The House of Commons Business, Energy and Industrial Strategy (BEIS) Committee's report on Brexit and UK auto released today calls on the Government to keep the closest possible relationship with the existing EU regulatory and trading framework so as to give UK volume car manufacturing a realistic chance of survival post-Brexit.
In a hard-hitting report, the report rightly says that no-deal puts hundreds of thousands of UK jobs at risk and threatens hundreds of millions of pounds worth of inward investment.
It cites the Society of Motor Manufacturers and Traders (SMMT) which estimated the introduction of trade barriers would result in a £4.5 billion drop in exports while other studies pointed to a greater decline.
The report finds that non-tariff barriers, in the form of border delays and increased bureaucracy, will also impact on UK competitiveness.
The report recommends the Government places a high premium in its Brexit negotiations on securing frictionless trade for the automotive sector.
It's something I myself stressed in my evidence to the committee.
Rachel Reeves MP, chairman of the BEIS) Committee, said: "The car industry is one of the UK's great manufacturing successes.
"Innovative and efficient car plants across the country provide thousands of jobs and the automotive sector is a major contributor to our economic growth."
She went on to note: "There is no credible argument to suggest there are advantages to be gained from Brexit for the UK car industry.
"Regulatory consistency and friction-free trade benefits car companies, consumers and car-workers.
"The Prime Minister now needs to ensure common-sense pragmatism prevails and spell out the Government's intention to seek continued regulatory and trading alignment with the EU in the automotive sector."
The committee notes the UK automotive industry is largely export-led with Europe as the primary market (accounting for more than 50 per cent of UK car exports).
The industry is also one of the most closely integrated sectors with the EU.
The UK automotive sector's success is built on the complex supply chains that stretch throughout Europe: typically, parts are transferred through different countries before being assembled into the final product.
Here, at the Birmingham Post, I've highlighted brilliant local operations like BMW, at Hams Hall, or GKN Driveline, in Erdington, where components going in their products cross the channel multiple times.
The BEIS Committee report also takes a good look at potential opportunities arising from Brexit but rightly finds it unrealistic to expect an expansion of trade overseas to outweigh the loss of trade to Europe arising from a hard Brexit.
Again, this is something I and others have stressed in relation to the auto industry.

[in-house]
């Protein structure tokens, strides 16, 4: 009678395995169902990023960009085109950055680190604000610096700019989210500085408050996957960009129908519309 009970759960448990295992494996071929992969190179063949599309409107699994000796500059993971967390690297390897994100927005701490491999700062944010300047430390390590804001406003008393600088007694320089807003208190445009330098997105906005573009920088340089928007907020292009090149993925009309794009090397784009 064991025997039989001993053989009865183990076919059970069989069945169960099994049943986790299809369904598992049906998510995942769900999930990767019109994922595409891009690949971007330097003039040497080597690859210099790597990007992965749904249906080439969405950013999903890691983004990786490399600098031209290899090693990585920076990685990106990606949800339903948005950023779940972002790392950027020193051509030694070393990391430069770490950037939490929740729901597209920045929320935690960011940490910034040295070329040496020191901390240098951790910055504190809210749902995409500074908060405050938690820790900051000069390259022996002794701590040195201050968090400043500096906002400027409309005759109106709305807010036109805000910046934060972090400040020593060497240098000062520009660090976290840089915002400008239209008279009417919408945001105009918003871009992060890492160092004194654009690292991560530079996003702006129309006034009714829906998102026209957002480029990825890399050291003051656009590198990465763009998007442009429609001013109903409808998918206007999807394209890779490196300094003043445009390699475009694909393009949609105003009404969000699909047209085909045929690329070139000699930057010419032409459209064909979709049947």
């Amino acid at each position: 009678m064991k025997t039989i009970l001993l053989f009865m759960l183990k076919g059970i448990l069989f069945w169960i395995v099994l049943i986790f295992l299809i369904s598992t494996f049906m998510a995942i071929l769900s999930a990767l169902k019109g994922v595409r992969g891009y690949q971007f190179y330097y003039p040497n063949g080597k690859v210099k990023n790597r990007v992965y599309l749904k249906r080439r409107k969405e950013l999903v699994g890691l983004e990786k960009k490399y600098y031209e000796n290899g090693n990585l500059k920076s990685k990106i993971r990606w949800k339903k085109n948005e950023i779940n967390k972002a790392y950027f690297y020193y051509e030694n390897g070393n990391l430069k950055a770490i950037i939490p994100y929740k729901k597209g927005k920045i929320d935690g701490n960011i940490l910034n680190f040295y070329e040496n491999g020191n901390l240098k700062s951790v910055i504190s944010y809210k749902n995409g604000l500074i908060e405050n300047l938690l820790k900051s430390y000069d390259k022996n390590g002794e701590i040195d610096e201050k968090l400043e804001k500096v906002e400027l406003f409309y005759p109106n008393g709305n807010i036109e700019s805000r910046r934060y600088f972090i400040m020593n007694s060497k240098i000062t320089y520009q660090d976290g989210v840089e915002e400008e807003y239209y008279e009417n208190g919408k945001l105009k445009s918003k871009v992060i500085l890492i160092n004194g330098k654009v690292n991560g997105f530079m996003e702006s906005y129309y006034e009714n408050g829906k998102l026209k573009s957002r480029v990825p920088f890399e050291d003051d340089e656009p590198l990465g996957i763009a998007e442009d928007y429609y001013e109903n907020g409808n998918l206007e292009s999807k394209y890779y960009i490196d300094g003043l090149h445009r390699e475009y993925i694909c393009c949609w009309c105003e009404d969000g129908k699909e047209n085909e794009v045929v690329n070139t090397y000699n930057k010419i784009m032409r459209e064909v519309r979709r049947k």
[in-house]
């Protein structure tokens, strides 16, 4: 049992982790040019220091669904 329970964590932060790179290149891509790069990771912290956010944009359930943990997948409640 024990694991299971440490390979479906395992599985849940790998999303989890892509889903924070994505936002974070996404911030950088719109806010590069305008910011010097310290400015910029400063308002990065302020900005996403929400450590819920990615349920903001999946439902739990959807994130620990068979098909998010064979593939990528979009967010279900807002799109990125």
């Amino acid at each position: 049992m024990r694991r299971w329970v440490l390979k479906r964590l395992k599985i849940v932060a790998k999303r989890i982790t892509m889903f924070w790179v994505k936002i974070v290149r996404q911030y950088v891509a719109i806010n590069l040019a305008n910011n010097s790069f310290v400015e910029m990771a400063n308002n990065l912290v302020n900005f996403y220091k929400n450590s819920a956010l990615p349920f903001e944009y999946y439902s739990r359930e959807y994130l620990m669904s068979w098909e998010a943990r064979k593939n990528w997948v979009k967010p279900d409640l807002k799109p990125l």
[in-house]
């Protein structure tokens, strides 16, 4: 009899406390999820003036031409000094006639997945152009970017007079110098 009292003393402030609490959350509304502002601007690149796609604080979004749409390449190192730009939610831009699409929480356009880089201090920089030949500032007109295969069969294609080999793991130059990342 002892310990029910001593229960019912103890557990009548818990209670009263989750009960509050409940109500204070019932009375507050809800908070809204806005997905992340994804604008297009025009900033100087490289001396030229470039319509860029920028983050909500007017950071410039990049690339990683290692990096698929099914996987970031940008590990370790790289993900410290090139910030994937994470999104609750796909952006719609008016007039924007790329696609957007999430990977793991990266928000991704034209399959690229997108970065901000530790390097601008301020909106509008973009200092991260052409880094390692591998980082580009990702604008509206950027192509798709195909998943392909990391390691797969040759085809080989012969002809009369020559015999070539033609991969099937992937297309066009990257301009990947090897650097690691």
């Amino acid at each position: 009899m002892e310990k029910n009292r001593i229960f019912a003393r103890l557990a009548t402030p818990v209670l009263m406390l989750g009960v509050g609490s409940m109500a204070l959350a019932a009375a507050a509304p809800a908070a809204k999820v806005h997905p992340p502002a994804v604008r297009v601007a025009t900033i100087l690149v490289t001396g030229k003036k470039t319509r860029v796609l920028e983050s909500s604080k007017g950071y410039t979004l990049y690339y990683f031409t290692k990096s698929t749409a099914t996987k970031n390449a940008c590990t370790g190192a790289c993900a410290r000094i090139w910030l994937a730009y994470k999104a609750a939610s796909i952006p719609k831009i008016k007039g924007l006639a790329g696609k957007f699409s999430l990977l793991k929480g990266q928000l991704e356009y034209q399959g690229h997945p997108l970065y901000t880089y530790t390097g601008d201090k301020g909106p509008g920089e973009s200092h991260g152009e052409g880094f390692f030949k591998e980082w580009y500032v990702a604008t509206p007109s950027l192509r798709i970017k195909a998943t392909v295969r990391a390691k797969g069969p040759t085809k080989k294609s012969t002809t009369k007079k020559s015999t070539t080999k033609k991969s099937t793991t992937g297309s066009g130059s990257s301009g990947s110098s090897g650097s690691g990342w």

The report also states any new bilateral trade deals secured by the Government are unlikely to lead directly to a significant increase in investment and jobs in the UK automotive sector.
The committee finds that retaining good access to the single market is more important than securing the freedom to secure new trade deals with third countries.
On the key issue of the future regulatory regime, the report does not identify any potential benefits from divergence from the EU, only costs.
I'd add this is critical for the long-term future of the industry.
The report recommends the Government seeks in the negotiations to preserve existing arrangements for the certification of vehicles throughout the EU, either as part of a Mutual Recognition Agreement or some alternative arrangement.
To maximise trade opportunities with the EU - the UK's biggest trading partner - and to provide certainty to global manufacturers, the Government should also aim to retain regulatory alignment with the EU regulatory framework for the short to medium term.
The report also calls on the Government to seek a deal on immigration that enables the sector to access the full range of skills it requires and further incentivise locating relevant research and development in the UK once we leave the EU.
The bottom line from the report is the success of the UK auto industry depends on keeping close links with the single market so as to encourage inward investment, keep supply chains sourcing components in the UK, minimising regulatory burdens and keeping access to skills and research and development.
The MPs on the committee, from all parties, have done a public service in spelling out these issues so clearly.
Professor David Bailey works at Aston Business School and gave evidence to the BEIS Select Committee in its inquiry into Brexit and the UK auto industry